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The importance of maintaining ventilation systems in hospitals and GP surgeries

The importance of maintaining ventilation systems in hospitals and GP surgeries

The Department for Health is responsible for releasing Health Technical Memorandum (HTM) for the best building management practices in healthcare premises. HTM 03-01, entitled Specialised ventilation in healthcare premises, deals with the design and installation of ventilation systems and their ongoing operational management.

The document rightly espouses the importance of ventilation in improving healthcare outcomes. It requires premises managers to understand that patients and staff have a right to expect the best designed, installed, operated, and maintained ventilation system.

The Requirements

There are statutory requirements that must be met, laid out in the Health and Safety at Work Act, COSHH Regulations and Local Exhaust Ventilation. Hospitals have areas that may deal with biological and chemical hazards, and there will be areas containing oxygen-displacing gases.

There are also clinical requirements of the ventilation system. Ventilation is a means of reducing surgical site infections and can be a means of isolating patients who may be a hazard to others or have a lowered immune system and need to be protected from the rest of the hospital.

While there are obviously specialised demands made of a ventilation system for hospitals and some GP surgeries, there is also the building’s functional needs. Any clinical space will experience high stress, high-pressure situations. Patients and staff need the right environment to aid recovery and ensure ongoing wellbeing.

In the time of COVID-19

In the time of COVID-19, the demands for properly ventilated healthcare settings have become even more vital. In April 2020, The Specialised Ventilation for Healthcare Society (SVHSoc) met to consider implications of the airborne virus that has caused a global pandemic.

In theatres, SVHSoc recommends that both laminar flow and conventionally ventilated theatres remain fully operational. The air passing from the theatres is likely to be highly diluted and should not represent a significant risk. However, where possible, the theatre should not be used for 20 minutes after a COVID patient has been treated, and it would be best to schedule such patients at the end of the theatre lists.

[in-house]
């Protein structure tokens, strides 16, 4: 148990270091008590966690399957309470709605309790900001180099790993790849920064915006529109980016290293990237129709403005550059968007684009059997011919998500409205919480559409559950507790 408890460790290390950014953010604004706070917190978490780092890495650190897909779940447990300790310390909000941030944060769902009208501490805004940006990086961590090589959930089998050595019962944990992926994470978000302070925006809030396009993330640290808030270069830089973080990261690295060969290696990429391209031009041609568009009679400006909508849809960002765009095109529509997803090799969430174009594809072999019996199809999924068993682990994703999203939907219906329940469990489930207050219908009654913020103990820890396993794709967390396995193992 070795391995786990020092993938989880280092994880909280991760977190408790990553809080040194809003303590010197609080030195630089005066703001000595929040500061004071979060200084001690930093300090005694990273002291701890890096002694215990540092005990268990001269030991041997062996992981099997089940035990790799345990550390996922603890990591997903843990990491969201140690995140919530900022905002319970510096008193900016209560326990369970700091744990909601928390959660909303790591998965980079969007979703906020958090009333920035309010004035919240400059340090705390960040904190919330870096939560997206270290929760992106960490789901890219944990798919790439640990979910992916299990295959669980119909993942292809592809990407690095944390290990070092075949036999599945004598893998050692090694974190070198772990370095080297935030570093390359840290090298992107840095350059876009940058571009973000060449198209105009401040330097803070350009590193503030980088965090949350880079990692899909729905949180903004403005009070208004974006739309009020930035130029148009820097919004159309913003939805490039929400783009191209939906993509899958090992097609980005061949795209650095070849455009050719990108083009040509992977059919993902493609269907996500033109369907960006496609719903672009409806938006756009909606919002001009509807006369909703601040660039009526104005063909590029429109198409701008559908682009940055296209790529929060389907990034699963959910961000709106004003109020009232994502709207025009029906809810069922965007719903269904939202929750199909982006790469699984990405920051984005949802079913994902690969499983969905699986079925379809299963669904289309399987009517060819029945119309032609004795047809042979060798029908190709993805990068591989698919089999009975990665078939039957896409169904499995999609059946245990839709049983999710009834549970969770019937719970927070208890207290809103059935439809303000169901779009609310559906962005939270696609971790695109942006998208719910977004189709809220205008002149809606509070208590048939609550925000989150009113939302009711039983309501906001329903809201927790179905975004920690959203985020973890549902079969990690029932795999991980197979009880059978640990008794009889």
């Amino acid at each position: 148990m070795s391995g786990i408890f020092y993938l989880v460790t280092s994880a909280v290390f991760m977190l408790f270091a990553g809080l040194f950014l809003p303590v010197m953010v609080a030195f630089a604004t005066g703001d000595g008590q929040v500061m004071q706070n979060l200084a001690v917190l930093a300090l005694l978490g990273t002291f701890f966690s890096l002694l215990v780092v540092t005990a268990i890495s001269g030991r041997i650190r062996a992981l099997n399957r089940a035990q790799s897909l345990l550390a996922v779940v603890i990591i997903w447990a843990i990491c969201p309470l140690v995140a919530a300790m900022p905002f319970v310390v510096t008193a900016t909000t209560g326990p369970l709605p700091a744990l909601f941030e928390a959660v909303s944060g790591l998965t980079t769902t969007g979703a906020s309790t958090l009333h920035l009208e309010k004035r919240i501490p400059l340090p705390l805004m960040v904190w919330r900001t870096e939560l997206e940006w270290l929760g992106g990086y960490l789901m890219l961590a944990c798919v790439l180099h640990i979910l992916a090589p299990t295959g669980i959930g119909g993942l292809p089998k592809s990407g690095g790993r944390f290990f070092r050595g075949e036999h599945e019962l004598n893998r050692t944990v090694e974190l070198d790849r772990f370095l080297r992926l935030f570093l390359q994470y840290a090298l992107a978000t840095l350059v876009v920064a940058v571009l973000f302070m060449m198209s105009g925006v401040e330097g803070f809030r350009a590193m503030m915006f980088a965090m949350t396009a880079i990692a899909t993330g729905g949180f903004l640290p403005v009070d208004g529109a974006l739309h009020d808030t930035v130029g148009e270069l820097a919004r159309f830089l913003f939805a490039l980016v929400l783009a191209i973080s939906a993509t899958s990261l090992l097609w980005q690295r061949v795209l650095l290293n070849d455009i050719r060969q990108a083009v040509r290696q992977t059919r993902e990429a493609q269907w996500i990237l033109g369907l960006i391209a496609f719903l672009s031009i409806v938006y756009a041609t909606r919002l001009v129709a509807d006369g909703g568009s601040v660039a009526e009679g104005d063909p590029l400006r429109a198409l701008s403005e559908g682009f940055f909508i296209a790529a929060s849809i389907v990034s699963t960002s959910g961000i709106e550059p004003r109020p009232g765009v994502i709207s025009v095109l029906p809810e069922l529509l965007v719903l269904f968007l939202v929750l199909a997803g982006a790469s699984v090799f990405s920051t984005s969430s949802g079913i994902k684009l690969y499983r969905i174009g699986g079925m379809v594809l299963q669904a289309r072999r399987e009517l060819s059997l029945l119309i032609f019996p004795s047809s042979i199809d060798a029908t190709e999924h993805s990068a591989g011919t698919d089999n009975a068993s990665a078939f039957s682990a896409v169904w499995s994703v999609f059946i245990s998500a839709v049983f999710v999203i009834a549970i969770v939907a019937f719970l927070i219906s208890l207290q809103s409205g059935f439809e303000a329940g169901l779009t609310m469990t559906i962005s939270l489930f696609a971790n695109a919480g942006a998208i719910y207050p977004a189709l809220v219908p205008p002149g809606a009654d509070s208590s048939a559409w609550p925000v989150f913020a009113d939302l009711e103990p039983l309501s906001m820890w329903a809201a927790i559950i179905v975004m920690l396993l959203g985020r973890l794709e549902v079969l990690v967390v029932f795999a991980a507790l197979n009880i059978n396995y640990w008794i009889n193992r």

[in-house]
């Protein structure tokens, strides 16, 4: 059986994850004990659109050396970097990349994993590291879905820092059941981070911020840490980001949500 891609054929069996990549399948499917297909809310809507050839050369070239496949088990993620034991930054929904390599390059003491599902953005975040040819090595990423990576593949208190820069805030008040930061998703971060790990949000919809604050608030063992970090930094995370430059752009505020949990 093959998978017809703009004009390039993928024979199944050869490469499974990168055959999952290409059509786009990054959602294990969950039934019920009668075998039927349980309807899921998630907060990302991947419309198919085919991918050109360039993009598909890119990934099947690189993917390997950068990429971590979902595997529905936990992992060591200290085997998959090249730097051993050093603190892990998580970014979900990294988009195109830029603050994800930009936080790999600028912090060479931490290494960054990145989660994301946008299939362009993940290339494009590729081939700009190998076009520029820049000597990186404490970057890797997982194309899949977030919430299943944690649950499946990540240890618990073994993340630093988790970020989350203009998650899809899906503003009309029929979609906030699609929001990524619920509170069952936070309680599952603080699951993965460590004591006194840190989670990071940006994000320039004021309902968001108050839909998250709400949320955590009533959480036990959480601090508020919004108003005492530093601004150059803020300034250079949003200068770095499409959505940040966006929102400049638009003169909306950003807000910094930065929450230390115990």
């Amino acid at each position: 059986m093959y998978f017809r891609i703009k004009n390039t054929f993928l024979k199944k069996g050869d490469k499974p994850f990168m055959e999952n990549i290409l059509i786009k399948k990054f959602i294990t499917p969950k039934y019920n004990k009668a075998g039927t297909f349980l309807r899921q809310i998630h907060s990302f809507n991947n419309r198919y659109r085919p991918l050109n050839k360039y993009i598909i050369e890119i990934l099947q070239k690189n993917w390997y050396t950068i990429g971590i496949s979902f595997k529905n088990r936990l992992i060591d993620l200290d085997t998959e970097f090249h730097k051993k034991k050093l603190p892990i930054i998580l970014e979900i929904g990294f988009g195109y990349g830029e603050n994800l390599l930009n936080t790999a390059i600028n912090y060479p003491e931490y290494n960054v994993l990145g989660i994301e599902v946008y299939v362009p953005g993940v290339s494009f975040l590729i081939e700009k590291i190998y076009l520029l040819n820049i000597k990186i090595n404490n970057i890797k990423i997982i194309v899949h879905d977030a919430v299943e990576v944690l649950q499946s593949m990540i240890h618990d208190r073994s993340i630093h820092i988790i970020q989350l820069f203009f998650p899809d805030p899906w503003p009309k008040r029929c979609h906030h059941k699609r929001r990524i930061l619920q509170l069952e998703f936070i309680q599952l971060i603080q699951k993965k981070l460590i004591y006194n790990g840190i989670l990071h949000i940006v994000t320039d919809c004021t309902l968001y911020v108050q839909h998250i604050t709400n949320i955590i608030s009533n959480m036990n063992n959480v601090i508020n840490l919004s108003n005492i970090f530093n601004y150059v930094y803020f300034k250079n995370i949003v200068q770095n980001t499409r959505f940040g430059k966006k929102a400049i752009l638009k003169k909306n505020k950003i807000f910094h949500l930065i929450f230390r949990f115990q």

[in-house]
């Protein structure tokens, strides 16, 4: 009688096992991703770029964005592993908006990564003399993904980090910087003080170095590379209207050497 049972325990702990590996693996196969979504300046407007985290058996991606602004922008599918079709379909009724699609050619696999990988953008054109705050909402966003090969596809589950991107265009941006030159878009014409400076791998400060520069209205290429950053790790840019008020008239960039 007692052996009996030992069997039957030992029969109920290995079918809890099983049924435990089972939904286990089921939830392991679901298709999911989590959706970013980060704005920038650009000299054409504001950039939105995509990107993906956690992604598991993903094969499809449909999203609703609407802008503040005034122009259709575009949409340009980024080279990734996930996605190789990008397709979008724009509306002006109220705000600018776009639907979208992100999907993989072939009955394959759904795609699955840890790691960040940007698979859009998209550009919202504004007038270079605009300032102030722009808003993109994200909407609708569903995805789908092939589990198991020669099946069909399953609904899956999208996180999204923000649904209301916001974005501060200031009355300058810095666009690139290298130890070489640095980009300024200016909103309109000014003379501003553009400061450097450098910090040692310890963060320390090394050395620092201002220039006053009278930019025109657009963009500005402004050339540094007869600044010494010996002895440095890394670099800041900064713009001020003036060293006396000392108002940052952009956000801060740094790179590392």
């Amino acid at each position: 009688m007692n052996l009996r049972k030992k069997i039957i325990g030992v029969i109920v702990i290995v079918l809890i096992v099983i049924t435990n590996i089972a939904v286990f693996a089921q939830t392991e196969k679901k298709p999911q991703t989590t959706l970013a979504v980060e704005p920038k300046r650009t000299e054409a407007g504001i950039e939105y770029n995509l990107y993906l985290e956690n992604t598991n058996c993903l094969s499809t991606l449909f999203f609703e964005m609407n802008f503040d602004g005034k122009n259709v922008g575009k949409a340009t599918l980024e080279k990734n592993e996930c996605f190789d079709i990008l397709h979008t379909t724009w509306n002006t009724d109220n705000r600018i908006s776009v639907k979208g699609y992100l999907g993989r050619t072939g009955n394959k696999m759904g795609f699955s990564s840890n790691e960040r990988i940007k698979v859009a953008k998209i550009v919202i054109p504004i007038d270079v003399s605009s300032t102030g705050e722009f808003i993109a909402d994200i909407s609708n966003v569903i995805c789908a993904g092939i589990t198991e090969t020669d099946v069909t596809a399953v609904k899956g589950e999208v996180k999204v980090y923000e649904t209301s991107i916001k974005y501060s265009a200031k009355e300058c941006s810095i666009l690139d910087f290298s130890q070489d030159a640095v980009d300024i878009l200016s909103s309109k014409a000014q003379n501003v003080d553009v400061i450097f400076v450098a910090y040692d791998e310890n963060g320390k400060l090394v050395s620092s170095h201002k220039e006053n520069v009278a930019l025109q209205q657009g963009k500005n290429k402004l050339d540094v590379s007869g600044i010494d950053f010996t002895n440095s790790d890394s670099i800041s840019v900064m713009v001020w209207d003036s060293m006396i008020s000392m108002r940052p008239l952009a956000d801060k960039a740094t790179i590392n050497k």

The ventilation scheme for theatres should ensure that air supplied to this space is removed within the room and cannot seep out into adjacent corridors.

While there are many technical suggestions laid out in the document SVHSoc.03-V4, the overriding principles include containment of air supply within clinical spaces and the dilution of pathogens present in the air.

Where mechanical ventilation, both supply and extract, is not perceived adequate to protect staff and patients, then a policy of isolation of those infected is suggested. It is vital that this mechanical ventilation does not include the re-circulation of airflows and instead achieves more than five air changes per hour.

Help and Support

The NHS has been our heroes throughout the history of the institution. While we have been more conscious of their support during COVID, the truth is that we have always loved our health service. They are always there.

In times of difficulty, we all need to get on board to offer support. Transcool Systems specialises in designing, installing and maintaining ventilation systems. Contact us today to learn more about how we can support you in your clinical practice.